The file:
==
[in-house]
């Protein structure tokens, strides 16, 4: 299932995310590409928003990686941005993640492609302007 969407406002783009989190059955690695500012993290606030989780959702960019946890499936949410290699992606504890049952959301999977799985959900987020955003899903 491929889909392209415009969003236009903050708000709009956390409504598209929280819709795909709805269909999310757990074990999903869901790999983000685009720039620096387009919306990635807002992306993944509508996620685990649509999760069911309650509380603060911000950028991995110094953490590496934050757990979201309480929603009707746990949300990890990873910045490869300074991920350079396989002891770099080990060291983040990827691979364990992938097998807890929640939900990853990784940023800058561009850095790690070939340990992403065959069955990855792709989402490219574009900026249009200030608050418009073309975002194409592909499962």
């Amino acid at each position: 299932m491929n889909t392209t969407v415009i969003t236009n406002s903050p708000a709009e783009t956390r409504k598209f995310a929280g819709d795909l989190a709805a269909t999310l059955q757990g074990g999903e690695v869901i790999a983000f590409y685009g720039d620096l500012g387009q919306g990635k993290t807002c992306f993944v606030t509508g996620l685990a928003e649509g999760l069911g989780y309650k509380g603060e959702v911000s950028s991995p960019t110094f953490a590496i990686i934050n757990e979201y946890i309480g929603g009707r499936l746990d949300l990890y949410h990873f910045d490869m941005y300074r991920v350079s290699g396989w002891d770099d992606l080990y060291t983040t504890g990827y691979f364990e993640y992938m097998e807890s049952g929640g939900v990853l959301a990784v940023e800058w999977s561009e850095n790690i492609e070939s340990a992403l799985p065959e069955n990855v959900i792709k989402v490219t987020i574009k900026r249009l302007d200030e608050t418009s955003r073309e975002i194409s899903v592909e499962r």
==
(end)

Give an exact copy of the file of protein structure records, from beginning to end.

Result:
[in-house]
């Protein structure tokens, strides 16, 4: 299932995310590409928003990686941005993640492609302007 969407406002783009989190059955690695500012993290606030989780959702960019946890499936949410290699992606504890049952959301999977799985959900987020955003899903 491929889909392209415009969003236009903050708000709009956390409504598209929280819709795909709805269909999310757990074990999903869901790999983000685009720039620096387009919306990635807002992306993944509508996620685990649509999760069911309650509380603060911000950028991995110094953490590496934050757990979201309480929603009707746990949300990890990873910045490869300074991920350079396989002891770099080990060291983040990827691979364990992938097998807890929640939900990853990784940023800058561009850095790690070939340990992403065959069955990855792709989402490219574009900026249009200030608050418009073309975002194409592909499962």
């Amino acid at each position: 299932m491929n889909t392209t969407v415009i969003t236009n406002s903050p708000a709009e783009t956390r409504k598209f995310a929280g819709d795909l989190a709805a269909t999310l059955q757990g074990g999903e690695v869901i790999a983000f590409y685009g720039d620096l500012g387009q919306g990635k993290t807002c992306f993944v606030t509508g996620l685990a928003e649509g999760l069911g989780y309650k509380g603060e959702v911000s950028s991995p960019t110094f953490a590496i990686i934050n757990e979201y946890i309480g929603g009707r499936l746990d949300l990890y949410h990873f910045d490869m941005y300074r991920v350079s290699g396989w002891d770099d992606l080990y060291t983040t504890g990827y691979f364990e993640y992938m097998e807890s049952g929640g939900v990853l959301a990784v940023e800058w999977s561009e850095n790690i492609e070939s340990a992403l799985p065959e069955n990855v959900i792709k989402v490219t987020i574009k900026r249009l302007d200030e608050t418009s955003r073309e975002i194409s899903v592909e499962r």